And he then apologised very clearly, which is an important point to note. It really is extraordinary for Labour Members now to complain about regional Cabinet meetings, having introduced them. [ Interruption. ] The hon. Lady was complaining about the cost of a regional Cabinet meeting, but it was much cheaper under the coalition Government than under the previous
Government. She has put in a bid for the next such meeting to be in Liverpool, and I shall pass that on to the Cabinet Office. I have no idea where it intends to hold the next one, but Liverpool is always a splendid place to hold anything.
Duncan Hames (Chippenham) (LD): May we have a debate on the role of the Environment Agency's policies on hydropower generation on our rivers? Two Secretaries of State have declined, on the Floor of the House, to comment on this matter, and I think that a debate would be fruitful in securing the resolve of Ministers to address it.
Mr Heath: I have a great deal of sympathy with my hon. Friend, because I used to raise this matter very regularly. I have a whole series of micro-hydrogeneration plants on the Rivers Frome and Brue, so I know perfectly well the difficulties that those people have with the EA's regulations on water abstraction. Of course, the bizarre thing is that no water is abstracted by hydro-turbines, as it is returned to the watercourse. I hope that he secures either a Westminster Hall or an Adjournment debate on this issue, because it would be well worth explaining the difficulties that many people who want to be engaged in micro-hydropower experience on the ground.
John Woodcock (Barrow and Furness) (Lab/Co-op): The Deputy Leader of the House will be aware that we are in the middle of Co-operatives fortnight, celebrating the value of community ownership across society. The Baywind project in my constituency has blazed a trail for green energy, being locally owned and providing electricity to local homes. Will the hon. Gentleman agree to a debate on the barriers that such schemes still face when trying to get off the ground, even though communities want them?
Mr Heath: It would be very useful to have a debate on that subject. There is a huge amount to be said for co-operative and mutual organisations. That sort of corporate structure has been in abeyance in recent years, and it is time that it made a reappearance. If the hon. Gentleman applies for a debate, I hope that he is successful in securing one at some stage. I have to point out that the case of Royal Mail offers the prospect of an enormous mutualisation and expansion in the co-operative sector, and I hope that Opposition Members will support that.
Mr Peter Bone (Wellingborough) (Con): During the last Parliament, I was regularly concerned about the blood pressure of the previous Speaker, as he had to tick Ministers off regularly for leaking information to the press before they were brought to the House to make a statement. I am very concerned that your blood pressure is not affected, Mr Speaker, so will the Deputy Leader of the House ask for a statement from the Leader of the House next week setting out the punishment that can be meted out to Ministers who leak to the press before addressing this House?
Mr Heath: First, may I also congratulate the hon. Gentleman on his election to the Backbench Business Committee? I am not sure that the Leader of the House has any sanctions that he can apply, other than exhortation, but the Prime Minister does. Perhaps this is something that we need to draw to his attention.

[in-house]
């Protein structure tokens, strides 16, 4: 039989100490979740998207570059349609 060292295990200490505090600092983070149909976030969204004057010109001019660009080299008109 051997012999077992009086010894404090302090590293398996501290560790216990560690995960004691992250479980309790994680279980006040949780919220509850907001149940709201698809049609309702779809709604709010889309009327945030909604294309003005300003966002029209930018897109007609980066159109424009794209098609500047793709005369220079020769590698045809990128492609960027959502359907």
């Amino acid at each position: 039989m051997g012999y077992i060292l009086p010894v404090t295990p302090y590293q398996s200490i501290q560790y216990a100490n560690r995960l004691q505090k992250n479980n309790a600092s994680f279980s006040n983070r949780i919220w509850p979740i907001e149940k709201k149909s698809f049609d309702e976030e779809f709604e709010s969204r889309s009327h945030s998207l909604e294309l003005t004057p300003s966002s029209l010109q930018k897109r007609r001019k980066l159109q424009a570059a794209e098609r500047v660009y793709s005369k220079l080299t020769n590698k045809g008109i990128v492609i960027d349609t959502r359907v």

Barry Gardiner (Brent North) (Lab): May we have an urgent debate about the timing of reports from the Office for Budget Responsibility? If the OBR is to be regarded as genuinely independent of the coalition collaborators, then not only the content but the timing of reports must be absolutely free from interference.
Kris Hopkins (Keighley) (Con): May we have a debate on the use of postal votes in our electoral system? It has been proved to be open to corrupt practices, and it is compromising our democratic process.
Mr Heath: Concerns about the integrity of the postal vote process have been expressed for a long time. Postal votes form a useful part of our electoral arrangements, but nevertheless we must make sure that our electoral system has the highest possible integrity. The Government are committed to introducing the individual registration of voters, and that will go a long way towards dealing with some of the potential abuses of the current system. I hope that legislation will be introduced in due course that will enable the hon. Gentleman to make his points very forcefully.
Alison Seabeck (Plymouth, Moor View) (Lab): The deadline for the payment to pleural plaques victims of compensation worth £5,000 has come and gone. On at least two occasions in this House, Ministers have said that the payment would be made by the end of June. Will the Deputy Leader of the House please ensure that the appropriate Minister makes a statement to the House to explain to victims of this dreadful disease in my constituency exactly why they are still having to wait for the much promised and expected £5,000 payment?
Mr Heath: I am grateful to the hon. Lady, and also congratulate her on her election to the Backbench Business Committee. She raises an issue that I know is very important to a large number of Members and constituents. I will pass her comments on to the relevant Ministers. Hopefully, there will be statement in the near future, but I cannot promise it.
Mr Desmond Swayne (New Forest West) (Con): May I urge the Deputy Leader of the House to award the hon. Member for Garston and Halewood (Maria Eagle) the debate that she sought? We would be able to examine in detail how the cost of the most recent Cabinet meeting in Bradford was one tenth of what was spent by the previous Labour Government on their away days.
"I am not going to hide hard choices from the British people or bury them in the small print of the Budget documents."-[ Official Report, 22 June 2010; Vol. 512, c. 167.]